WGA Strike Surpasses its 50th Day With a Rally For Fair Contracts – Will It End Soon? Or Will Reality TV Take Over This Fall?





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As the WGA writers’ strike crosses the 50-day mark studios and economies alike are feeling the effects of an all-pens-down writing force. California is already reporting a $1.5 billion loss, more than the $429 million yearly compensation package the writers are demanding from studios. 

The lack of acceptable contract negotiations over fair pay to writers is costing the studios significantly more than they would have lost by compensating their writing staff by accepting the WGA’s terms.

“They claim that you don’t need writing staff during production and that writing doesn’t happen in post. Well, as anyone who’s ever written for a TV show or knows how a TV show gets made knows, that is flat-out false,” said Yahlin Chang, WGA’s negotiating committee member. 

“Once an episode goes into prep and your production team comes back and says you’re a million dollars over budget, only writers can figure out how to consolidate scenes and do the rewriting necessary to keep the integrity of the story. And the lie that ‘writing doesn’t happen in post’ is how the companies have gotten away with forcing showrunners to work in post for free and for below minimum.”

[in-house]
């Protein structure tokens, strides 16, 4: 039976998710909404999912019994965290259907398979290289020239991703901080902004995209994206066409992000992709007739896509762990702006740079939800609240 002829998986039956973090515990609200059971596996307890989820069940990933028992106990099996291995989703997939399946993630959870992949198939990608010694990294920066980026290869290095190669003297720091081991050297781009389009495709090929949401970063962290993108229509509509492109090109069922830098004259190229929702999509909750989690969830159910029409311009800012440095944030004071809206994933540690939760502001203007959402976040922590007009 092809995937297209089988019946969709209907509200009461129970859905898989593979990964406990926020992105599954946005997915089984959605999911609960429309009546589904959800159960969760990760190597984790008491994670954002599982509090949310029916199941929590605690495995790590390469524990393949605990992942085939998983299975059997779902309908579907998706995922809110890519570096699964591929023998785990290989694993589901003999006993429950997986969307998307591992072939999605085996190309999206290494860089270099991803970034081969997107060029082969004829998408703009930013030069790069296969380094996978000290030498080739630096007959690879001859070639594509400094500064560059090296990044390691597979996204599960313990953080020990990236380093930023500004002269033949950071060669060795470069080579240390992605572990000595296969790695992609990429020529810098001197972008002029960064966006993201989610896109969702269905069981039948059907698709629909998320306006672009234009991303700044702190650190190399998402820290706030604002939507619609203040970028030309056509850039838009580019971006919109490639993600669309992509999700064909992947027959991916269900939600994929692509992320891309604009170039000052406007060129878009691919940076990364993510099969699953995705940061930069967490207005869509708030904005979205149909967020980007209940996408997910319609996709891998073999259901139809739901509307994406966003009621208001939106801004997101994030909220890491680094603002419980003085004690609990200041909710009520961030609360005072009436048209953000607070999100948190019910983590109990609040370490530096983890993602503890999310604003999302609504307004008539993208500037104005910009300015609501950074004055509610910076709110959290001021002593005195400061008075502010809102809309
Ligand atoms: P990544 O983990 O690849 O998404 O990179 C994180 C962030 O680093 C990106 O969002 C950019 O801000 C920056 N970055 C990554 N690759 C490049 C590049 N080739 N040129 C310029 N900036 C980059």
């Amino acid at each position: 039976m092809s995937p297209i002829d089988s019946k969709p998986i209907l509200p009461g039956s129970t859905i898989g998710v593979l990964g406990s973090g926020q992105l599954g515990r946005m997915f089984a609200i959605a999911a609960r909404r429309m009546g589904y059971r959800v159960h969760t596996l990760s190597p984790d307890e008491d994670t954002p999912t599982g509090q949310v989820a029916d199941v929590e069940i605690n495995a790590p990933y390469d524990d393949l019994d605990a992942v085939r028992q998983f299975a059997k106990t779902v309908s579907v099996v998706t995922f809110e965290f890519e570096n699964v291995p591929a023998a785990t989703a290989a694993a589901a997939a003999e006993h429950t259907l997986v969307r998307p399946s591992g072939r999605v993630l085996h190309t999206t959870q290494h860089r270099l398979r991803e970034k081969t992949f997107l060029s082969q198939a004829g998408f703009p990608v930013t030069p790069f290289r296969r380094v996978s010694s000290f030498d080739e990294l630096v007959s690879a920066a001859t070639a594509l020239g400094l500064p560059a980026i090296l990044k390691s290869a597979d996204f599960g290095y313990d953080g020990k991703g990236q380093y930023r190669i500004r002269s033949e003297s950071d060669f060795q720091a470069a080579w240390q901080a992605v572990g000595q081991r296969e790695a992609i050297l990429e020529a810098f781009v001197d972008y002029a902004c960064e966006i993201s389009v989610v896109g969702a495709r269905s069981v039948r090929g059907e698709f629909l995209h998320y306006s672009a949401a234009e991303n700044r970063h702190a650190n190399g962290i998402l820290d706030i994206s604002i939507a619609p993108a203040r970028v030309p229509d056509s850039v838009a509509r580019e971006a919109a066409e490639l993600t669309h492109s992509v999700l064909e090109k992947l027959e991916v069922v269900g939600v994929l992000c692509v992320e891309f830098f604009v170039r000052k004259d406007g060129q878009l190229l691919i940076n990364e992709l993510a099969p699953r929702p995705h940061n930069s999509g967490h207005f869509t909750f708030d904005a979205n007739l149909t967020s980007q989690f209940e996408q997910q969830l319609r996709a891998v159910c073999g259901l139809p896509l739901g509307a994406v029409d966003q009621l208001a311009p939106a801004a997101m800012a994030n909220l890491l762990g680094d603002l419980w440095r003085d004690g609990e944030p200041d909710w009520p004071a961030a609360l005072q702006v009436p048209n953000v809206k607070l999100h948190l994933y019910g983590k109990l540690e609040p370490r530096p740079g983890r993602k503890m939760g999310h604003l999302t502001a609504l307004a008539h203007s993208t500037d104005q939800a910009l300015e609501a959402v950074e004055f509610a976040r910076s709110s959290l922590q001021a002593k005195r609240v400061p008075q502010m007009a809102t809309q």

Writers have been picketing since May 2nd over contract negotiations. Yesterday, the WGA held a “March and Rally for a Fair Contract” in Los Angeles. Thousands of writers and supporters joined the march starting at Pan Pacific Park and headed to the La Brea Tar Pits. The SAG-AFTRA, IATSE, the Directors Guild, and the American Federation of Musicians all came out to support the WGA. 

“The degradation of writers’ working conditions and wages is unsustainable. We already know this and quite frankly, the entire town does too. It is precisely what the Guild is fighting to change with the proposals we have on the table,” said Chang. “The destruction of the writers’ room will undermine our union and threaten our health and pension plans. We need to secure the stability for the current membership as well as generations of writers coming up after us.”

Sadly for now no end is in sight as both sides still seem far apart on finding a deal.

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